His visual acuity, pupillary examination, and ocular motility were normal in both eyes. The patient was diagnosed as acute dacryocystitis and oral amoxicillin and nonsteroid anti-inflammatory drugs. At the 2-week follow-up, acute dacryocystitis was resolved. Irrigation of saline through the upper lacrimal punctum revealed regurgitation of the purulent discharge from the lower lacrimal punctum. Subsequent lacrimal probing revealed a hard stop in the right nasolacrimal duct. Recurrent symptoms of dacryocystitis motivated us to perform dacryocystorhinostomy (DCR).
A standard external DCR incision in the nasojugal fold of the right lower eyelid was used to approach the lacrimal sac. Osteotomy was made using a Kerrison punch. During the creation of lacrimal sac flaps, hard tissue was noted in the lacrimal sac [Figure 1]. This tissue was excised and sent for pathological examination. Bicanalicular silicone stent intubation was performed after suturing of the posterior flaps. Suturing of the anterior flaps was followed by subdermal and skin suturing. Nasal packing was inserted in the nose and removed 1 day after surgery. One day postoperatively, saline passed into the nose during irrigation and no reflux from the canaliculus was detected. The pathological examination revealed cartilage tissue.
|Figure 1: Cartilage tissue in the lacrimal sac between anterior and posterior flaps|
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There were no further ipsilateral symptoms or complications 3 months after removal of the silicone tube.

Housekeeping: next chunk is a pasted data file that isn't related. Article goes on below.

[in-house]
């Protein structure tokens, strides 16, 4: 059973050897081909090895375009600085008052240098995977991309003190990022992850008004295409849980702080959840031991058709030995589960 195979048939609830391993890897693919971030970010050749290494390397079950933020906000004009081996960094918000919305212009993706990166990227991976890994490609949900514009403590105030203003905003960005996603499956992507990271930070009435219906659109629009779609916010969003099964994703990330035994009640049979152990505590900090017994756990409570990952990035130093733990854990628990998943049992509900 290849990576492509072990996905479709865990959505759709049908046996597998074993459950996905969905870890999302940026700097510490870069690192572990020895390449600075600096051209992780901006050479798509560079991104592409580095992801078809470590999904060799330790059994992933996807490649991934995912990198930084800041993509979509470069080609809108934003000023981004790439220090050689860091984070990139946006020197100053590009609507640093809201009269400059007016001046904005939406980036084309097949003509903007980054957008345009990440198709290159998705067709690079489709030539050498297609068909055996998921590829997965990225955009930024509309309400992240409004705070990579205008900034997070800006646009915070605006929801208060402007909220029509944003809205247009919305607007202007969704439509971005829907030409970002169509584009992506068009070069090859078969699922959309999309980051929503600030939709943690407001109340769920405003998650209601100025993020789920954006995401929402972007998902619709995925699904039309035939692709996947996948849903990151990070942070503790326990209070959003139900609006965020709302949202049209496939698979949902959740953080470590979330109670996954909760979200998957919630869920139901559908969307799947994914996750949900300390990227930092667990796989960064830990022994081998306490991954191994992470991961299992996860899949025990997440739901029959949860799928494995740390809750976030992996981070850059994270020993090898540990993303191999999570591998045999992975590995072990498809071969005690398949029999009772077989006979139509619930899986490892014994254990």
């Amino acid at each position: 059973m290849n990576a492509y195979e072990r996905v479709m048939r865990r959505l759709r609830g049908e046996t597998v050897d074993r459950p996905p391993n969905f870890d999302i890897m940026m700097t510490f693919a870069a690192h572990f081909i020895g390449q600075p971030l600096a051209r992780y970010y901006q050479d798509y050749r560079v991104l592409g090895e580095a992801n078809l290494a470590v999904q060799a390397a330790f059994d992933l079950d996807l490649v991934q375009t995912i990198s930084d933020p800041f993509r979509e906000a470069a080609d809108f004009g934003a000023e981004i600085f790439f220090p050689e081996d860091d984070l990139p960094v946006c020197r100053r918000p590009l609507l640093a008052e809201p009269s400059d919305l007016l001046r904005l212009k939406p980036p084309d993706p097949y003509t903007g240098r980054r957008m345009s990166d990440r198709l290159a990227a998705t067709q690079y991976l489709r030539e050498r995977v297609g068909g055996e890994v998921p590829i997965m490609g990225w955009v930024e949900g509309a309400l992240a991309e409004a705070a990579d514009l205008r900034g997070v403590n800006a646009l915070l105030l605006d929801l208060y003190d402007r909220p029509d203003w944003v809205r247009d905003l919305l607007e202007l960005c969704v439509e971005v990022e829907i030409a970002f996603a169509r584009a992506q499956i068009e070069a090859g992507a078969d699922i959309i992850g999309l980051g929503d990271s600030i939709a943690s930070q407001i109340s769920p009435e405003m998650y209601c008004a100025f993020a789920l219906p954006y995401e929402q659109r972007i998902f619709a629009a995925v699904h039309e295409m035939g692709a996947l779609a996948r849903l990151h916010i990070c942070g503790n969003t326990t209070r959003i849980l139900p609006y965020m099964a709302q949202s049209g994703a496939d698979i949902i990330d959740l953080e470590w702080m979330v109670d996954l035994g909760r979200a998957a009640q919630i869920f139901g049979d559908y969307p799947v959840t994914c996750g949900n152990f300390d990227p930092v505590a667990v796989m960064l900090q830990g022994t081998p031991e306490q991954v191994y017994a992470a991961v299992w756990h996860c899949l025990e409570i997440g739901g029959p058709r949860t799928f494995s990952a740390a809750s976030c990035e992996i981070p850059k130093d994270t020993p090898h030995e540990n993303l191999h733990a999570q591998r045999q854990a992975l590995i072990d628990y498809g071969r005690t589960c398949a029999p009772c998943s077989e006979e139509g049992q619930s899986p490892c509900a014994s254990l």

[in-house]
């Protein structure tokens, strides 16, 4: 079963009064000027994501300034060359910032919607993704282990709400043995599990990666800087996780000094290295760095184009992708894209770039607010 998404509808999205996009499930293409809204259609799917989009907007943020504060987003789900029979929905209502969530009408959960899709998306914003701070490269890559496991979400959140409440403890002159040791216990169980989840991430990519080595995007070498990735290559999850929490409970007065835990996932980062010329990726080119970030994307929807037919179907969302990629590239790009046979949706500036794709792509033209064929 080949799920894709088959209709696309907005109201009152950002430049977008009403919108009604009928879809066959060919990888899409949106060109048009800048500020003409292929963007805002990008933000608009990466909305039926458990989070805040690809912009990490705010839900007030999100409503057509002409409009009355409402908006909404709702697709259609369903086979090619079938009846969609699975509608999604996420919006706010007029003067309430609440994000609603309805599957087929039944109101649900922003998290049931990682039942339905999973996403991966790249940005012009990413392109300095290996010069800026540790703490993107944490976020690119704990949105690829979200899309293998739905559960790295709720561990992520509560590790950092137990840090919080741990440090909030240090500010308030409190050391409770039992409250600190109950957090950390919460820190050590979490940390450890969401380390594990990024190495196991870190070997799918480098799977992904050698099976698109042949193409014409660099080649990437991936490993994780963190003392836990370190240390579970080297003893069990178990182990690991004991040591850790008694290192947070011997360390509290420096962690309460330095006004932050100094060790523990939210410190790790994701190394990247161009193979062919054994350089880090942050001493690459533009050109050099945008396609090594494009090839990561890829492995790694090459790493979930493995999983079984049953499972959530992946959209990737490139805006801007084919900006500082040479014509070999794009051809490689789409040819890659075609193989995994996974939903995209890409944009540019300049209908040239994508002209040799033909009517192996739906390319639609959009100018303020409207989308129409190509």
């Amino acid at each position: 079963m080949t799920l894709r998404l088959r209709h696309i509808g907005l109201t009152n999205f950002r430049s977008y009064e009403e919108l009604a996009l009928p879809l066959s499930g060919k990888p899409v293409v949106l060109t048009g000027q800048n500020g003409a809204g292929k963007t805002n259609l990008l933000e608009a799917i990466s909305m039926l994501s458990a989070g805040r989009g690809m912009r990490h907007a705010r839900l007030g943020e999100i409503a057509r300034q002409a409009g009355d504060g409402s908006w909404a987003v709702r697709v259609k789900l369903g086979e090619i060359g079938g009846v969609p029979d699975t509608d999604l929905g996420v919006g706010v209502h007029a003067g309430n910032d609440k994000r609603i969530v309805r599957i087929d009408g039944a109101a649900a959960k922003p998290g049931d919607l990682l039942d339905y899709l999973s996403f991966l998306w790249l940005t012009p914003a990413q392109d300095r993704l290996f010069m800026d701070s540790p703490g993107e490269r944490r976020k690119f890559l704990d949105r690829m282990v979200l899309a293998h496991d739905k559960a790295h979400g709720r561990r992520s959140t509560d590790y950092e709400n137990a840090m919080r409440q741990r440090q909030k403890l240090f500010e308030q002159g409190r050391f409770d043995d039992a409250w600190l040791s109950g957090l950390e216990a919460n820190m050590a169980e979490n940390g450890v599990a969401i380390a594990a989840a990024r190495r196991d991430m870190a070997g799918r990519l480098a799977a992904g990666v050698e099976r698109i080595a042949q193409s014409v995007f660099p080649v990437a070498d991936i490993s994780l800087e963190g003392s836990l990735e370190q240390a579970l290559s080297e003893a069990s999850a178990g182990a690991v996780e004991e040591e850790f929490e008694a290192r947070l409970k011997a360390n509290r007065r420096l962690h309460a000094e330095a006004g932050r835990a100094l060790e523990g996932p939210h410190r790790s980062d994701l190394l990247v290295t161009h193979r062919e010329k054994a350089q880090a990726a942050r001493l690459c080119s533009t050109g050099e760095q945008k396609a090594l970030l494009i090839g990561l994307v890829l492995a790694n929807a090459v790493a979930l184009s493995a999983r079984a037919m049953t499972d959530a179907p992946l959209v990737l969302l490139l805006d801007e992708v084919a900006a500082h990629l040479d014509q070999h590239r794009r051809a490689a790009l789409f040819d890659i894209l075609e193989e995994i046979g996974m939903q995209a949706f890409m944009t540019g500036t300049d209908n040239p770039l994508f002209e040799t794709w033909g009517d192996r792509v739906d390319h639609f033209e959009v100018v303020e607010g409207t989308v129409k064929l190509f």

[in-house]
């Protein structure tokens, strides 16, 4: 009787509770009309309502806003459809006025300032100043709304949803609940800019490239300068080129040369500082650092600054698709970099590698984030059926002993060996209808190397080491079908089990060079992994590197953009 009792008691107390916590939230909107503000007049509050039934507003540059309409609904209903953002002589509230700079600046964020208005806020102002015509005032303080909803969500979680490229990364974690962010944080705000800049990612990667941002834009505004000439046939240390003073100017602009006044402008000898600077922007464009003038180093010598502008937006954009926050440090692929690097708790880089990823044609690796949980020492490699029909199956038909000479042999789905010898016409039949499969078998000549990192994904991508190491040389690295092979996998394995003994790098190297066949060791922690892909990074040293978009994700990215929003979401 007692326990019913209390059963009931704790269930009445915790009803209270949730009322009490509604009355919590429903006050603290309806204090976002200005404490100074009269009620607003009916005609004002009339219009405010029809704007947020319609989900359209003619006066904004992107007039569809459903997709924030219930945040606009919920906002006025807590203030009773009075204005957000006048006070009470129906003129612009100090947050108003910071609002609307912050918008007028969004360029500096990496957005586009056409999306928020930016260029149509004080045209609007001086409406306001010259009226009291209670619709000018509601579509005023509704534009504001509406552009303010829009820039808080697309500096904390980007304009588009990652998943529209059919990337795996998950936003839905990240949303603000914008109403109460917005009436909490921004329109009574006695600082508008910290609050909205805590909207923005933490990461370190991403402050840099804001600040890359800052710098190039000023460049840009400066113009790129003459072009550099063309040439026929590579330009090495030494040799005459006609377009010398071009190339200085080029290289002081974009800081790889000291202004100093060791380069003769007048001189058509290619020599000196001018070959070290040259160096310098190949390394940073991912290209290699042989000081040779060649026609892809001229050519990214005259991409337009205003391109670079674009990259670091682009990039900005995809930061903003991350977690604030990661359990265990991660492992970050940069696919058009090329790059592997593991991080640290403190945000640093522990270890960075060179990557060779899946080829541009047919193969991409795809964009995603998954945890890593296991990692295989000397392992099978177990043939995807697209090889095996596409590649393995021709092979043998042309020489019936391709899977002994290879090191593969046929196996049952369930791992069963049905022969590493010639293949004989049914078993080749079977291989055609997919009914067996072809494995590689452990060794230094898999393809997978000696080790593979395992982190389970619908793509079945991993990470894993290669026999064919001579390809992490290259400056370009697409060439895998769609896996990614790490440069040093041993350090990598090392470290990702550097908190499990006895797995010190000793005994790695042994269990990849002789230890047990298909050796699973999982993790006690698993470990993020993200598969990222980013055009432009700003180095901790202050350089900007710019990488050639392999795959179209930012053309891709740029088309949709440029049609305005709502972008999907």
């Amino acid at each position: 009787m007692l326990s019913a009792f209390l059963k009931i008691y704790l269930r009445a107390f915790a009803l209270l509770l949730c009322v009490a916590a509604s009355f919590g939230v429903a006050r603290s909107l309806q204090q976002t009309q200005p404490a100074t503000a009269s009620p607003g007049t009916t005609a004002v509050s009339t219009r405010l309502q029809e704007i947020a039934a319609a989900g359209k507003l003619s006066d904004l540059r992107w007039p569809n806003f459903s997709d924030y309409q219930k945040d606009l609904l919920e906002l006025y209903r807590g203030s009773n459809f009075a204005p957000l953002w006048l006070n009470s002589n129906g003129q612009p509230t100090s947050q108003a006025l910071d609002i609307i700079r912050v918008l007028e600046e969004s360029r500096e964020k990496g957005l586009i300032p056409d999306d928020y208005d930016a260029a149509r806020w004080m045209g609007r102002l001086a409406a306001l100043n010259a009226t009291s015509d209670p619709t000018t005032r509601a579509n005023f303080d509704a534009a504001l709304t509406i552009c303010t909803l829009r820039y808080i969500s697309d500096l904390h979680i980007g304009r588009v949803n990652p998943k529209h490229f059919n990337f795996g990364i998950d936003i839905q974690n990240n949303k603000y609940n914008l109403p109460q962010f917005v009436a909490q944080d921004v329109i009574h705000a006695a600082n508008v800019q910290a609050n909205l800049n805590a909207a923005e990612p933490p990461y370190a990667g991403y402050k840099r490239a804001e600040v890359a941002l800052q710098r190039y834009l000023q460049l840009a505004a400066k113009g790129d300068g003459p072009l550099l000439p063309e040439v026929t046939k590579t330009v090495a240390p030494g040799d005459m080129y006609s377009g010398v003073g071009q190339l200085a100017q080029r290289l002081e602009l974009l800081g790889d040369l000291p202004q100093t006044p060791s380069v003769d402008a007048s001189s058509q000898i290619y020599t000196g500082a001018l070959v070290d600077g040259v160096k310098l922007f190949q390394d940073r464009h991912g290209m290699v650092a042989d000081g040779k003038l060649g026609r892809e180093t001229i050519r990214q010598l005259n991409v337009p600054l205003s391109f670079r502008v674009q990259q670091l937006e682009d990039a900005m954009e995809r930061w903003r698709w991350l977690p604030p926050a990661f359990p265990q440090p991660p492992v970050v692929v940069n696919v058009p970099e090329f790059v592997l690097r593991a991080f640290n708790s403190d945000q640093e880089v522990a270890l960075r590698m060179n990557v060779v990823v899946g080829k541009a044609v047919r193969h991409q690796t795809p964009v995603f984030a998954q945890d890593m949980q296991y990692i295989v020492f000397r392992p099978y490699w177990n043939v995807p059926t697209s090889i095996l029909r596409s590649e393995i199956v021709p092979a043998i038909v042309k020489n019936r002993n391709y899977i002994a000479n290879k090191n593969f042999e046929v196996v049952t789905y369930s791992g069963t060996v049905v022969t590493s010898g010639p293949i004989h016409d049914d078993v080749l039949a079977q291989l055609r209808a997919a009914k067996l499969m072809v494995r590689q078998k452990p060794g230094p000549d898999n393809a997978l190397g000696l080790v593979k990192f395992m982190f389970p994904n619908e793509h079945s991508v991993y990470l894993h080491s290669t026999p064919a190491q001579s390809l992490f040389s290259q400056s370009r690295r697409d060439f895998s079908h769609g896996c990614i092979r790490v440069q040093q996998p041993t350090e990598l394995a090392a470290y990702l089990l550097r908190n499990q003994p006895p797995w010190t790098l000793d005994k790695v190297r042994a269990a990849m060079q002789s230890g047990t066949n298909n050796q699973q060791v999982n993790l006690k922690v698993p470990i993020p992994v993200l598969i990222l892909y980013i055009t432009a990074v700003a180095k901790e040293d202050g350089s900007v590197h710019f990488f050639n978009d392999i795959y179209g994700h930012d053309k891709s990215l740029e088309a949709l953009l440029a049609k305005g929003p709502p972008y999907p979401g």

| Discussion|| |
Orbital fractures can involve four walls of the orbit and can be related to intracranial, optic nerve, lacrimal system, eyelid, and globe injuries. Isolated medial orbital wall fractures account for up to 55% of orbital wall fractures. With combined orbital floor and medial orbital wall fracture, the incidence increases to 84%.  To correct and restore the orbital shape and volume with autogenous biomaterials such as cartilage is often used. Nasoseptal and conchal auricular cartilage are usually preferred. The most common complications even after a successful orbital fracture reconstruction is restriction of eye movements, diplopia, dermatomal sensory loss, enophthalmos, and orbital dystopia. 
Orbital medial wall and lacrimal system are located closely. Orbital medial wall fractures and surgical interventions for the fractures may affect the lacrimal system. In the current literature, we have not encountered any case with lacrimal system injury related with orbital wall fracture surgery. To the best of our knowledge, there is no report about cartilage tissue in the lacrimal sac after orbital fracture repair.
However, there are reports of foreign bodies in the lacrimal apparatus. To date, a piece of metallic dilator, silicone stent, and punctal plug that was accidentally inserted into the lacrimal system, self-insertion of a fishing line, gauze, and retained Griffiths' collar button were detected in the lacrimal system. ,,,,,,, Similar to our case, Choi et al. reported a case of acute dacryocystitis that developed after same sided ethmoidal sinus reconstruction because of facial trauma.  During endoscopic transnasal DCR, severe necrosis around the lacrimal sac, and silastic sheet within the purulent discharge were found. In our patient, cartilage tissue was used for reconstruction of orbital fracture. We are unsure, but it might be inserted into the lacrimal sac iatrogenically. Foreign bodies can migrate, and it is possible that this material might have migrated after surgery. Removal of the cartilage tissue during DCR surgery was curative in our patient.
Iatrogenic foreign bodies in the lacrimal sac should be considered in patients who had reconstructive surgery for facial and orbital trauma.
Financial support and sponsorship
Conflicts of interest
There are no conflicts of interest.